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What can we learn about the enduring nature of war from Scipio Africanus - Essay Example

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This essay examines the principles of one of the most famous Roman artists of war Scipio Africanus, whose tactics and strategy were so brilliant that they are studied by modern students and used in modern offensive actions. …
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What can we learn about the enduring nature of war from Scipio Africanus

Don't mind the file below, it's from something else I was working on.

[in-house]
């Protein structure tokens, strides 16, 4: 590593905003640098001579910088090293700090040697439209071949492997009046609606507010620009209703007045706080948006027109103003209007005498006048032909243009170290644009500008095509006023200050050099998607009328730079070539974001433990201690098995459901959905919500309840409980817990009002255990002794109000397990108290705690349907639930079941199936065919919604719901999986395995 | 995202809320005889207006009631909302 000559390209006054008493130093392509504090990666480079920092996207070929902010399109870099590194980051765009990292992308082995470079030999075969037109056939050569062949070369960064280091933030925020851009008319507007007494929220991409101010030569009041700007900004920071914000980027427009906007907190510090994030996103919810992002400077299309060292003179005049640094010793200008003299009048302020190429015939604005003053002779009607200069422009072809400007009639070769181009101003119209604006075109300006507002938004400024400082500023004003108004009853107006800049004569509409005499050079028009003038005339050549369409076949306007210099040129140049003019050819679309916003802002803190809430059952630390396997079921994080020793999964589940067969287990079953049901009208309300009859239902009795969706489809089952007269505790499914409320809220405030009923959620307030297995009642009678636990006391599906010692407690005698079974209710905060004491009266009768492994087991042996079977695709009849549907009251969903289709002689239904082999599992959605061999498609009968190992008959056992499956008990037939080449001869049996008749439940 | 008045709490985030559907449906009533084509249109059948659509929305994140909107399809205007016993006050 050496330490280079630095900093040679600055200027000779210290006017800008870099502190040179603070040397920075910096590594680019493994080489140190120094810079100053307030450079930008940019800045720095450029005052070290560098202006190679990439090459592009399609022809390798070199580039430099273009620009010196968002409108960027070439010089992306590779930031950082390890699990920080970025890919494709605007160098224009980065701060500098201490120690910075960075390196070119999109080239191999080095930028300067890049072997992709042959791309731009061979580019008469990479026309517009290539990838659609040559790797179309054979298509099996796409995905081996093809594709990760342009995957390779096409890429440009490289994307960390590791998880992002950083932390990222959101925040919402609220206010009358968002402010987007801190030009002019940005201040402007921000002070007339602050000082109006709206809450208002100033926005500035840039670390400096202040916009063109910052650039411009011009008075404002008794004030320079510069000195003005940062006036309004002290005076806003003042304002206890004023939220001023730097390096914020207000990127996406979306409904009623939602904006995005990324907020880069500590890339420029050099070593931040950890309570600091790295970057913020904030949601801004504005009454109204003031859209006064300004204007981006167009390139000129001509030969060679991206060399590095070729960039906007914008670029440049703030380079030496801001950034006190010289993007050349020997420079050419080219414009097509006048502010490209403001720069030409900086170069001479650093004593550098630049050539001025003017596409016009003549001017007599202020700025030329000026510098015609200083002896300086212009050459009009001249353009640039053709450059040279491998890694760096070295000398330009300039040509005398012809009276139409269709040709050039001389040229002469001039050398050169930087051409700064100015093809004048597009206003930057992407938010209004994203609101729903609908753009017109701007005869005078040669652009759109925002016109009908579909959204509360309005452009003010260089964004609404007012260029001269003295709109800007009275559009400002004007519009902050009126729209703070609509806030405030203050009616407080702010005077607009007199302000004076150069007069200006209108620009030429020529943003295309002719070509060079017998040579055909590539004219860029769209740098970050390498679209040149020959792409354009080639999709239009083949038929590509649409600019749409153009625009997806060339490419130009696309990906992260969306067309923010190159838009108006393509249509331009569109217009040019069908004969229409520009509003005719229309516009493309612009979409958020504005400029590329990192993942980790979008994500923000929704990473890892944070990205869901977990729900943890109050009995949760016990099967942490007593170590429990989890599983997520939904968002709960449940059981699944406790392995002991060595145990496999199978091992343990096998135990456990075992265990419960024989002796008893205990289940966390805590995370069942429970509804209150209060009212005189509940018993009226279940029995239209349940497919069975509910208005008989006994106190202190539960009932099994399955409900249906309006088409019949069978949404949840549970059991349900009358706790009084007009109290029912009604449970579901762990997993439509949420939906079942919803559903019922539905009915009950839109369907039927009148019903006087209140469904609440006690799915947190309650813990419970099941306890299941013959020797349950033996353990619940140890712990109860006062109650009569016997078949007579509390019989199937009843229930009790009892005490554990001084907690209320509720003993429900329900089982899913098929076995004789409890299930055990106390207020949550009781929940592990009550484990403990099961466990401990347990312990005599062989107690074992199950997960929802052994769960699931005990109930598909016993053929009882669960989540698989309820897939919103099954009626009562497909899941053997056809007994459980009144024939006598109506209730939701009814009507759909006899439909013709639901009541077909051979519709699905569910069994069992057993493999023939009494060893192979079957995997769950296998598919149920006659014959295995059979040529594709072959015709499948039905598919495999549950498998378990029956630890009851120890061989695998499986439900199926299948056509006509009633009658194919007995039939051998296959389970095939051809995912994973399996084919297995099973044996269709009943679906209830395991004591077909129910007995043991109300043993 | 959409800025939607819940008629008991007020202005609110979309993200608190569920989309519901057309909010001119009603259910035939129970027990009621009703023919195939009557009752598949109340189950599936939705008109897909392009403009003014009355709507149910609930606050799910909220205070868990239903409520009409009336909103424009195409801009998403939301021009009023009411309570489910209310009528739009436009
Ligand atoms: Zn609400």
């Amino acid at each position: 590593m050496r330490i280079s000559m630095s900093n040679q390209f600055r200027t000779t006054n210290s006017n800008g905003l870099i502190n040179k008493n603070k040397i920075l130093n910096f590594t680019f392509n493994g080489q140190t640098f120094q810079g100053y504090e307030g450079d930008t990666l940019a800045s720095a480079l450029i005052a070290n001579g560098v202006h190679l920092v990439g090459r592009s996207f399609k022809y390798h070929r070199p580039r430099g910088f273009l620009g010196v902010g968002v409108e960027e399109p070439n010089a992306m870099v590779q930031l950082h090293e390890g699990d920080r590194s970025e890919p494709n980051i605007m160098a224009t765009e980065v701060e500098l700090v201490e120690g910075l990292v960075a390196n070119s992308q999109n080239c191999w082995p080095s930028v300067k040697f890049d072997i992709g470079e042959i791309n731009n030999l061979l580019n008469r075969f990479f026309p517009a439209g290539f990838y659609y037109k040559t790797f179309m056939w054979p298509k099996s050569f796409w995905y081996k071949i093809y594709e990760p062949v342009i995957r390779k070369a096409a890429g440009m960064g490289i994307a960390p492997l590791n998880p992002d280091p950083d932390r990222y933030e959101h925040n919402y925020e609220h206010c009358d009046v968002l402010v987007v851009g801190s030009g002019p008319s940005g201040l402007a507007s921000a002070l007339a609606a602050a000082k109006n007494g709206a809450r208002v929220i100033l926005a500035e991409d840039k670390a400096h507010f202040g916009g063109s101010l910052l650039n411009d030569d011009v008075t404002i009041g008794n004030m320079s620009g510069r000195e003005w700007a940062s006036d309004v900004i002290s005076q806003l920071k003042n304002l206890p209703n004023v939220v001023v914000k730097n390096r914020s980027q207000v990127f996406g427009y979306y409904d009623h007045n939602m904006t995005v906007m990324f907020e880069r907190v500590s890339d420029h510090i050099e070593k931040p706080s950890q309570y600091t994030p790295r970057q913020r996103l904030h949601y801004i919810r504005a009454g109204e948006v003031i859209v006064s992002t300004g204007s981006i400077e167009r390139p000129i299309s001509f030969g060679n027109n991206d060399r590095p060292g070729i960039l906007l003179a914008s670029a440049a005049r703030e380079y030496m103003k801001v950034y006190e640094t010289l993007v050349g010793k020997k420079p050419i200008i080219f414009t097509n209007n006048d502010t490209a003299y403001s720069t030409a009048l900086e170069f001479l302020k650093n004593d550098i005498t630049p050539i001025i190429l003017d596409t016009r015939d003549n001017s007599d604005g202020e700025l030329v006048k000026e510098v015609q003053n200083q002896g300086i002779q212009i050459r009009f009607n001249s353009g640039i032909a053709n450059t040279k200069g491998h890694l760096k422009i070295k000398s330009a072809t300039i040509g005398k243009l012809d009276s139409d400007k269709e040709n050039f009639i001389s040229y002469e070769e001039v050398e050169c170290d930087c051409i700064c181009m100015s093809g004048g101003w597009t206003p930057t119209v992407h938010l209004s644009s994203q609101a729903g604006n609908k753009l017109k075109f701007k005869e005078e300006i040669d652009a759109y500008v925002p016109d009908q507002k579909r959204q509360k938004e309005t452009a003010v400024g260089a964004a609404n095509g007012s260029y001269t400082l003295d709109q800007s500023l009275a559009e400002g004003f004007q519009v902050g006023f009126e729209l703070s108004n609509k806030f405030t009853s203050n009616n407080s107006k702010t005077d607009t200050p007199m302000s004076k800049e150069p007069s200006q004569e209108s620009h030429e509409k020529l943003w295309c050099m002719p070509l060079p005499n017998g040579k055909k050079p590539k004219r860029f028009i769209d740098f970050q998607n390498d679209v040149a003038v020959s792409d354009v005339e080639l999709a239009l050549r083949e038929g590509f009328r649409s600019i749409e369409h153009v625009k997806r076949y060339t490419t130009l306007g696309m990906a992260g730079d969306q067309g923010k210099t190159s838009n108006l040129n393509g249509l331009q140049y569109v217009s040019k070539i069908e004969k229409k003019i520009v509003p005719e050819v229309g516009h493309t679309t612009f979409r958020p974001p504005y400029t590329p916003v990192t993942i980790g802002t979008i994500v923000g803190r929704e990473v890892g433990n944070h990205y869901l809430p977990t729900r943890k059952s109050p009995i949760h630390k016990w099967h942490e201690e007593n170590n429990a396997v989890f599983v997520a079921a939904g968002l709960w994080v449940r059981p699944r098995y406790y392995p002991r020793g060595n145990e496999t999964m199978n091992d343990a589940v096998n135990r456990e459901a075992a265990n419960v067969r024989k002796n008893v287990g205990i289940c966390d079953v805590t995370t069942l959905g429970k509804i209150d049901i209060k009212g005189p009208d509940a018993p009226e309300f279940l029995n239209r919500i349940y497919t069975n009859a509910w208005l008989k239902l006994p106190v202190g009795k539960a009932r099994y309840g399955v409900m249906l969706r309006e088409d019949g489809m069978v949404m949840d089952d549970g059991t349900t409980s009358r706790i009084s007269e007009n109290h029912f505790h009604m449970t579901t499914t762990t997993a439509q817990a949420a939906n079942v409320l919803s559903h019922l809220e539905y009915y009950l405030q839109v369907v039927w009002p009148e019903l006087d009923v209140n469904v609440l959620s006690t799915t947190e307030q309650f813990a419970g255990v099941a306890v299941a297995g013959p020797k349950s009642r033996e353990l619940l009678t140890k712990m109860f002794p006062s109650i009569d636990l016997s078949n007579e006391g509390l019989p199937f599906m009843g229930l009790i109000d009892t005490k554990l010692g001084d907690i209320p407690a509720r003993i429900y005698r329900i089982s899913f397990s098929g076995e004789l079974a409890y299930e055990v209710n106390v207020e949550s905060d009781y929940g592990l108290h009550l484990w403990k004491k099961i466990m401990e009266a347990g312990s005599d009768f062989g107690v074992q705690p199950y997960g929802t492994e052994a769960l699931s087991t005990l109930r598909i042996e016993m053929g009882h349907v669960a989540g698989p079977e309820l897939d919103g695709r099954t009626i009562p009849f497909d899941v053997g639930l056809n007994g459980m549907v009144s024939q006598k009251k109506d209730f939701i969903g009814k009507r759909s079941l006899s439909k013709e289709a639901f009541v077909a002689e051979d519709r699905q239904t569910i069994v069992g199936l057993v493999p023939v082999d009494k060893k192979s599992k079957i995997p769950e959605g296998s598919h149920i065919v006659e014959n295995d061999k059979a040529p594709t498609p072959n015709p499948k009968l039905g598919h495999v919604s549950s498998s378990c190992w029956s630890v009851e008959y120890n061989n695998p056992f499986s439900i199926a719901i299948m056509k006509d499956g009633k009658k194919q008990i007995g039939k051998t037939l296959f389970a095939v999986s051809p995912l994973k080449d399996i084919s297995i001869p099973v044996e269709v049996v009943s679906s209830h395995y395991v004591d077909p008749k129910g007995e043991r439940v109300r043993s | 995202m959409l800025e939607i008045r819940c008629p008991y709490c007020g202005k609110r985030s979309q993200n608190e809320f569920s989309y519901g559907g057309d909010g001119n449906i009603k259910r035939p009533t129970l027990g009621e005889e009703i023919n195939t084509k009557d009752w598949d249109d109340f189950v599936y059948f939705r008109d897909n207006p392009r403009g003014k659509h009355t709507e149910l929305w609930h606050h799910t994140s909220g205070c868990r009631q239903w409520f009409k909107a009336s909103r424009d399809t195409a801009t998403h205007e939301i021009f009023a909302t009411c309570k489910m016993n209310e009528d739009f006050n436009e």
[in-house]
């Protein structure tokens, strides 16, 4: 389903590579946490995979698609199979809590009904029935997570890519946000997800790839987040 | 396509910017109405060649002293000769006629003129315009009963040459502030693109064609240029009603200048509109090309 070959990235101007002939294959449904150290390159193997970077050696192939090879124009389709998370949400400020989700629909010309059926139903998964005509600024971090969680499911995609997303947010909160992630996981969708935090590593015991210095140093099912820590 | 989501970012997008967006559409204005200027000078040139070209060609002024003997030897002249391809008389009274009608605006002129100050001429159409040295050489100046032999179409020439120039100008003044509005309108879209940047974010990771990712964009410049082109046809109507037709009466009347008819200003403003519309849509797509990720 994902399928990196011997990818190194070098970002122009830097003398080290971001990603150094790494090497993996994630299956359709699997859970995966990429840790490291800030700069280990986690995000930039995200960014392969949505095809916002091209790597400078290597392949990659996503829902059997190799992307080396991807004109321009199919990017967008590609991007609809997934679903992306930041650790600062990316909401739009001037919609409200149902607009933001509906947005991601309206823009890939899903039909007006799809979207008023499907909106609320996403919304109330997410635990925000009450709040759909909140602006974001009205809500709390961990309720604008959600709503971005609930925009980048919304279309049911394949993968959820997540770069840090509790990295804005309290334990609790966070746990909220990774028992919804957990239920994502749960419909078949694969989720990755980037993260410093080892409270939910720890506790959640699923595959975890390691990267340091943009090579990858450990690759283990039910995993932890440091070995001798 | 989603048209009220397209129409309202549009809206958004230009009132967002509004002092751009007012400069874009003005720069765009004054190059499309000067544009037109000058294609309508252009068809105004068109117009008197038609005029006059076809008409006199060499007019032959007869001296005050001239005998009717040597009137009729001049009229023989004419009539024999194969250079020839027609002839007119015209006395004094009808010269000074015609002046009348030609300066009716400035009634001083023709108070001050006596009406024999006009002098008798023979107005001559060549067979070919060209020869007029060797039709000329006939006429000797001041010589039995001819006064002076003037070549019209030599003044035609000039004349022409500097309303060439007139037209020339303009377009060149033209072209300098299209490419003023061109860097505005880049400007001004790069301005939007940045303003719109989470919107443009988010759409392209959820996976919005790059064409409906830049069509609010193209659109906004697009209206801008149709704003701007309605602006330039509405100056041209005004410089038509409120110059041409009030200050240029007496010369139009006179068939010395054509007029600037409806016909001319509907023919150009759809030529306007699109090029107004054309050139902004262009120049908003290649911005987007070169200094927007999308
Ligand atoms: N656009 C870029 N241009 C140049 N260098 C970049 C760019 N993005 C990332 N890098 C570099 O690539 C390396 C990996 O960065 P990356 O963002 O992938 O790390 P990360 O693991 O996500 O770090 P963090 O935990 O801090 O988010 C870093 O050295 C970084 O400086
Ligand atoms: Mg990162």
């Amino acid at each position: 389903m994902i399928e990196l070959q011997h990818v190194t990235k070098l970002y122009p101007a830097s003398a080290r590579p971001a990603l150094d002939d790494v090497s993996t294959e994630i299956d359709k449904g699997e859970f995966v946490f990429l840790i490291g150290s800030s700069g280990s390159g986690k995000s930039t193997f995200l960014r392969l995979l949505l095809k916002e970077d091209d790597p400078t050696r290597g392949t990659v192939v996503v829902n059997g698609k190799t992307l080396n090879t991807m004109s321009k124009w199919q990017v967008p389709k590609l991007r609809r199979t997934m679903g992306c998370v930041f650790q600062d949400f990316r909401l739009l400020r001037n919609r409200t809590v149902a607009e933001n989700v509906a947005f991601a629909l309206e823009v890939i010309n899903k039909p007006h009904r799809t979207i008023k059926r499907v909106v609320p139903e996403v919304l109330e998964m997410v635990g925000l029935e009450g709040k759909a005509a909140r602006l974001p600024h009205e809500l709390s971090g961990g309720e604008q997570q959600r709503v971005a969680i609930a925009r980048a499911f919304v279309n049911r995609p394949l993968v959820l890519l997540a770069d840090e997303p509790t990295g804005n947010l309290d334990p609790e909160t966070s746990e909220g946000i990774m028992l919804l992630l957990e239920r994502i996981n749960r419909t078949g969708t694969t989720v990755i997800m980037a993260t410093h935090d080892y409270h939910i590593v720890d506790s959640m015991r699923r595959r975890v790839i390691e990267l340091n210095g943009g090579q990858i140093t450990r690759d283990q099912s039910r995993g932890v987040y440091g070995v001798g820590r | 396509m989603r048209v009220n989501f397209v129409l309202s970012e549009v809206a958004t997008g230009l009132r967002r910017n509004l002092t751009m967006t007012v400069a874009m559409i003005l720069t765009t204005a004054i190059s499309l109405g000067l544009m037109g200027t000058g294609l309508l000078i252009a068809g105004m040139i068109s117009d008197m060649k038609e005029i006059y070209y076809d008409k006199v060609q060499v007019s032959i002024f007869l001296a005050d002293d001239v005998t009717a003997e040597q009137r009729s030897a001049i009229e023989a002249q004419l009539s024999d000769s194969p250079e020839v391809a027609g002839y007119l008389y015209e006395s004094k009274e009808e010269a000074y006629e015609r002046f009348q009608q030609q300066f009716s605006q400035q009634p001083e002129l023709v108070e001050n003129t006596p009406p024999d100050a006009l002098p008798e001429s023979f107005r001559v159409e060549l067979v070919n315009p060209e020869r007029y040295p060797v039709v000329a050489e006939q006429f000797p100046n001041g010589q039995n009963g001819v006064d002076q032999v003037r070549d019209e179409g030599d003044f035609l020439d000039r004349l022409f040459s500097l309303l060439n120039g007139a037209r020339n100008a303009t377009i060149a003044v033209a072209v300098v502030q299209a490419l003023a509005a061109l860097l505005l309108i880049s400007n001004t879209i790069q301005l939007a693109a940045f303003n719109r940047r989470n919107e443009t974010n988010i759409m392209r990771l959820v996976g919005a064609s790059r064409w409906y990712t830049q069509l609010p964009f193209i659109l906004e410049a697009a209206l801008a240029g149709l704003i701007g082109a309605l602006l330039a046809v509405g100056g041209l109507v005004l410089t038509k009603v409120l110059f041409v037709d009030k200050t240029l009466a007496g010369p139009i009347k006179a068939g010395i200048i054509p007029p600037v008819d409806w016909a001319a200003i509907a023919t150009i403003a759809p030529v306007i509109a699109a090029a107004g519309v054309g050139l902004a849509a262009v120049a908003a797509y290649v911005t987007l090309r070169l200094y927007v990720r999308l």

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Download file to see previous pages This essay examines the principles of one of the most famous Roman artists of war Scipio Africanus, whose tactics and strategy were so brilliant that they are studied by modern students and used in modern offensive actions. Scipio Africanus gives us a few lessons on the endure nature of war. Scipio uses himself as an example to demonstrate that soldiers must trust their leader and must believe that he has a definite plan and a definite aim. “Scipio similarly made the men under his command more sanguine and more ready to face perilous enterprises by instilling into them the belief that his projects were divinely inspired.”1 Scipio’s authority was so high that his men thought he was led by some higher power to which he was accountable and responsible. Today in modern military the same ideas should be implemented through the seven Army Values, which are aimed at strengthening the morality. Several times throughout his book Liddell Hart mentions the role of Scipio’s high morality and strong willpower in his successes. Let’s turn to contemporary military manual to see what it says about the necessity to develop morality both in leaders and in soldiers: “The army values firmly bind all Army members into a fellowship dedicated to serve the Nation and the Army.”2 It is very important to have proper moral spirit. All the sources evidence that Scipio was a person of a very high moral qualities deeply respecting both his soldiers and other people. George C. Marshall, General of Army, once said: “you have to lead men in war by bringing them along to endure and display qualities of fortitude that are beyond the average man’s thought of what he should be expected to do. You have to inspire them when they are hungry and exhausted and desperately uncomfortable and in great danger. Only a man of positive characteristics of leadership with the physical stamina that goes with it can function under those conditions.”3 Another Scipio’s postulate is that the leader must be confident. “The secret of his sway, extraordinary in one so young, over the crowd mind, especially in times of crisis, was his profound self confidence which radiated an influence to which the stories of his divine inspiration were but auxiliary. Self-confidence is a term often used in a derogatory sense, but Scipio’s was not only justified by results but essentially different, a spiritual exaltation which is epitomized by Aulus Gellius as “conscientious sui subnixus” –“lifted high on his consciousness of himself.”4 It is quite natural and necessary for a leader to feel confidence as none of the soldiers want to be led by an uncertain leader. Experienced officers know that it is not so much important WHAT you say but it matters HOW you say it. Audacity is the basic attribute in offensive actions in all times. “Audacity is a simple plan of action, boldly executed.” Violence of actions also matters. According to George S. Patton, “A good plan violently executed now is better than a perfect plan executed next week”. If a leader is not confident he will not be able to encourage his men to be audacious, he will never help them cope with the fear they face in the battles. Napoleon used to say: “The whole art of war consists in a well ordered and prudent defensive, followed by a bold and rapid offensive”5. Another basic principle of the art of war is objective, which demands to “direct all efforts toward a decisive, obtainable goal.” A good leader must be able to give an objective to his soldiers. “To the soldiers suffering under defeat he made no reproaches, but aptly mingled an appeal to their reason and to their spirit, reminding them how often in Roman history early defeat had been the presage to ultimate victory, how the sure tilting of the balance had already begun the initial disaster found their counterpoise ...Download file to see next pagesRead More
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